Naaman Healed in the Jordan River (Getty Images)

It is an exciting story in the fifth chapter of Second Kings: the healing of leper Naaman. Naaman, the commander of the army of the king of Aram, was sent to prophet Elisha—who started his ministry with “double portion anointing” (2 Kg. 2, 9.15).

Though the biblical meaning of the name Naaman is “pleasant,” his response to the prophet’s message was not pleasant and so he resisted the prophecy. The problem with this commander was, he had already planned how God should act and intervene in his life. So the first lesson we learn from this is, never approach God with our own plans. God has his own plans for us and he will meet us where we are.

Naaman yielded to the reasoning of his servants, because those servants spoke some sense into him. Let us keep in mind that wisdom comes not only from people of high profile, but also from those whom we consider as illiterate or ordinary people.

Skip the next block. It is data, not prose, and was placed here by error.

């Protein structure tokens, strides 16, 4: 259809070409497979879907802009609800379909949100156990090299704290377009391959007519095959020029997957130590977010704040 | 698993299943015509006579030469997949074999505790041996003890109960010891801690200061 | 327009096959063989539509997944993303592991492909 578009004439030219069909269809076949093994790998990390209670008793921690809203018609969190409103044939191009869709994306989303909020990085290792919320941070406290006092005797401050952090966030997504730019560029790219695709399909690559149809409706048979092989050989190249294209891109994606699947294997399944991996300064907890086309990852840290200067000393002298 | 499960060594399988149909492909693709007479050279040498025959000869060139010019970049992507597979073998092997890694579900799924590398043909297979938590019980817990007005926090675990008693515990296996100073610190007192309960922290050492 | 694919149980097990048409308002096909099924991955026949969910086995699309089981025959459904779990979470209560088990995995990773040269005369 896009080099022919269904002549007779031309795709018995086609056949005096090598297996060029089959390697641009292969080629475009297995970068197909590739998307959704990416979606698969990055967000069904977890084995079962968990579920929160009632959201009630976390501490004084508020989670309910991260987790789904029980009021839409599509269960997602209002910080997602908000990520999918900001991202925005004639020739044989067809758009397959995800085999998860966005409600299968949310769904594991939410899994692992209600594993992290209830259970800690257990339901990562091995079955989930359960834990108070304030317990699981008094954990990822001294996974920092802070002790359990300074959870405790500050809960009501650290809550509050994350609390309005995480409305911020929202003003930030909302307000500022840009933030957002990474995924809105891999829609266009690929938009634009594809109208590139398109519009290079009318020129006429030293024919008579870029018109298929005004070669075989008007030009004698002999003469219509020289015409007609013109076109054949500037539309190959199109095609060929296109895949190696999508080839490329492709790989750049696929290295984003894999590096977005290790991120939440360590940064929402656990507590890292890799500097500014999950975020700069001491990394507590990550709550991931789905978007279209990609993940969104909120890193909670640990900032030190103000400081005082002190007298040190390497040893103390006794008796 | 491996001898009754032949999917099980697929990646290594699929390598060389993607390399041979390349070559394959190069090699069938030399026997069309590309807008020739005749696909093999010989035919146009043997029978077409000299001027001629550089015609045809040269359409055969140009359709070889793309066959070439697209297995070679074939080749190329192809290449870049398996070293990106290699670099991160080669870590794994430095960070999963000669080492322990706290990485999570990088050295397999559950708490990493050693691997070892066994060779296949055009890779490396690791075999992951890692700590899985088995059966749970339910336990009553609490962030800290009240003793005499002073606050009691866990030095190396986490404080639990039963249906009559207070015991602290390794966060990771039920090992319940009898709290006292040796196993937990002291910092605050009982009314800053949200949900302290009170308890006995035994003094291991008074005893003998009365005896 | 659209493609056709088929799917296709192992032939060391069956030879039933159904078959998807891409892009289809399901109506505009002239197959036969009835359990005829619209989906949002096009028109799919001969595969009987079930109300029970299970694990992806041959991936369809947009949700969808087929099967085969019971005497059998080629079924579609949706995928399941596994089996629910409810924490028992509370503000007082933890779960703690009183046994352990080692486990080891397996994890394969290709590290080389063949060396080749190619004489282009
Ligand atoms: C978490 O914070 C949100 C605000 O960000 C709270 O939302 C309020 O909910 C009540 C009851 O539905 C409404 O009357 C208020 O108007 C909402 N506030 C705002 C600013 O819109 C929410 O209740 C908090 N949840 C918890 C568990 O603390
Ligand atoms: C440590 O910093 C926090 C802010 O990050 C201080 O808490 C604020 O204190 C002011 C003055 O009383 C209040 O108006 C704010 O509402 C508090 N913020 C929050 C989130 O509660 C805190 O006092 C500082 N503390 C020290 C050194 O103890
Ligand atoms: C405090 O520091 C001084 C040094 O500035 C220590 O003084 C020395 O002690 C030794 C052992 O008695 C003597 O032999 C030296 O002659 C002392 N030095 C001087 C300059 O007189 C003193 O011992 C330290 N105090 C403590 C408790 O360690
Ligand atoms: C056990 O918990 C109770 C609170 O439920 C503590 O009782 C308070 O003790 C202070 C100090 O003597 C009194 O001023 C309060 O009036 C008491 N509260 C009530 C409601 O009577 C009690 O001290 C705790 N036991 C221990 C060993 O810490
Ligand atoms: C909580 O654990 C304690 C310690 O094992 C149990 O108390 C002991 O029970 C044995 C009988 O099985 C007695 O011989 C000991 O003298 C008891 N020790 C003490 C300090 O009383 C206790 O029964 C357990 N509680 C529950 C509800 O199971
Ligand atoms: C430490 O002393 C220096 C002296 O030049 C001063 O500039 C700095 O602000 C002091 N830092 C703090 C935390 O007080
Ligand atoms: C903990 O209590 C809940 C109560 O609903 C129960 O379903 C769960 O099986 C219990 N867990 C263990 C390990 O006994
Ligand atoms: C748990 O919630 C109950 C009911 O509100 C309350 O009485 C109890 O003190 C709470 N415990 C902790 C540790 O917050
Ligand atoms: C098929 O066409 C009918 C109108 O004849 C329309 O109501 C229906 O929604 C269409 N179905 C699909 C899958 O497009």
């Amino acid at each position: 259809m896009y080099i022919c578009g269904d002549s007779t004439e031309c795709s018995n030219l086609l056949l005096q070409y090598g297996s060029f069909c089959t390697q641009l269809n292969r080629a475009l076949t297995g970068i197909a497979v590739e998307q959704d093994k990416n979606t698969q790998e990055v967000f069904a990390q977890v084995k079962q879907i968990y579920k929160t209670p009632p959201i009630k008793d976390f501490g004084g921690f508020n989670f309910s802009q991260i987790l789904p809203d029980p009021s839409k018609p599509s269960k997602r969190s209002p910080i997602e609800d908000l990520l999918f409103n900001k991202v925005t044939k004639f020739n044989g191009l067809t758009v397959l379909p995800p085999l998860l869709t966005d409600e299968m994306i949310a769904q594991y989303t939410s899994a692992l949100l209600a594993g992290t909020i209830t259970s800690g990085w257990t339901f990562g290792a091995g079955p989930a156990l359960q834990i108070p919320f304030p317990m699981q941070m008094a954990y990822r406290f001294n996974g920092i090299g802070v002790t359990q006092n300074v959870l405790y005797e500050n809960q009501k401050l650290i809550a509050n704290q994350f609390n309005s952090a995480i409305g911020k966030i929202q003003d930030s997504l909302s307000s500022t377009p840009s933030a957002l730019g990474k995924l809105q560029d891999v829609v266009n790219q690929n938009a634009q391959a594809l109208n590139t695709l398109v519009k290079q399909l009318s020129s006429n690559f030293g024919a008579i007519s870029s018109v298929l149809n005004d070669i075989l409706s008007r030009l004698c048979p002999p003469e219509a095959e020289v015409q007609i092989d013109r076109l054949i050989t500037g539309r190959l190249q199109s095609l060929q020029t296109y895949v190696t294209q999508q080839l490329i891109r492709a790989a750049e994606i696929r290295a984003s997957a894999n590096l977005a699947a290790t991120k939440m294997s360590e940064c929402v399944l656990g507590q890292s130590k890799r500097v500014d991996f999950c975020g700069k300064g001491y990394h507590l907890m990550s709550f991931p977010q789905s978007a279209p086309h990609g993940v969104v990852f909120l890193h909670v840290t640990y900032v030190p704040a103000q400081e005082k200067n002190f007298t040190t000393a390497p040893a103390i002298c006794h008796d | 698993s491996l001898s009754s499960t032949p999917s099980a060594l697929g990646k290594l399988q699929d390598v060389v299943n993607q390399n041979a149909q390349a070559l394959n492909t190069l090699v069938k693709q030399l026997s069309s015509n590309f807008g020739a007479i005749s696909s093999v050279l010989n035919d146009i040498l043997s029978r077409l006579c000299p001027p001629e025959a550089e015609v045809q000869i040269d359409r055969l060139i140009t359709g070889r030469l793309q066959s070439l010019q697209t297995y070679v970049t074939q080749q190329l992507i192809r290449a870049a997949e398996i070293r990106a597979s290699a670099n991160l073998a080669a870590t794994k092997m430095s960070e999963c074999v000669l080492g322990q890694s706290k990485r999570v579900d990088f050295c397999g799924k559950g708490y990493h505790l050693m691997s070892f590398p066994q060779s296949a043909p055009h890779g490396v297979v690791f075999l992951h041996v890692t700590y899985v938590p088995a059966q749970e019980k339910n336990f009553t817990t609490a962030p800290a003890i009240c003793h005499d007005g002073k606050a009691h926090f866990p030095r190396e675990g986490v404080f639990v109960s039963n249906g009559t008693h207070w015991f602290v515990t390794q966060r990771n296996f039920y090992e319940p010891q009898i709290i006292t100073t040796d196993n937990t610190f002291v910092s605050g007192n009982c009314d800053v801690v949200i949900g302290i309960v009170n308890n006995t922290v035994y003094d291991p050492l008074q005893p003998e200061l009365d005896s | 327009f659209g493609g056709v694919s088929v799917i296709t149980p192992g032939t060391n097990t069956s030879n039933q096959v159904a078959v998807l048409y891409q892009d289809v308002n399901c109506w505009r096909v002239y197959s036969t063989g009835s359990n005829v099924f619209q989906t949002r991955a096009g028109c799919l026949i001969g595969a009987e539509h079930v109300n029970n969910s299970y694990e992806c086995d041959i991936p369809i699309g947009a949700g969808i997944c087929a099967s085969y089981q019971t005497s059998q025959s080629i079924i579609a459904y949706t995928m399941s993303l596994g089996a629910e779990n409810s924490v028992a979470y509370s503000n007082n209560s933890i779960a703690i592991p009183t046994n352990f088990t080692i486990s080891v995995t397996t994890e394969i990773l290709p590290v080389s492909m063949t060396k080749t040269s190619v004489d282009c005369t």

“Elisha sent him the message: Go and wash seven times in Jordan …” Simple acts with faith and obedience to God’s will produce great results. “Naaman went down and plunged into Jordan seven times at the word of Elisha, the man of God.” The result was astounding, even beyond his wildest dreams: “His flesh became again like the flesh of a little child, and he was clean of his leprosy.” In my experience, I have witnessed that traditional and simple prayers have brought great results; confession, with a true contrite heart, led to the healing of mind and body; prayer of praising and thanksgiving, gave peace of mind. Despite being an outstanding warrior and commander of the army, Naaman was a leper. No matter how powerful, influential, and wealthy we are, keep in mind we are vulnerable. We receive heavenly blessings when we humble ourselves and obey the Lord.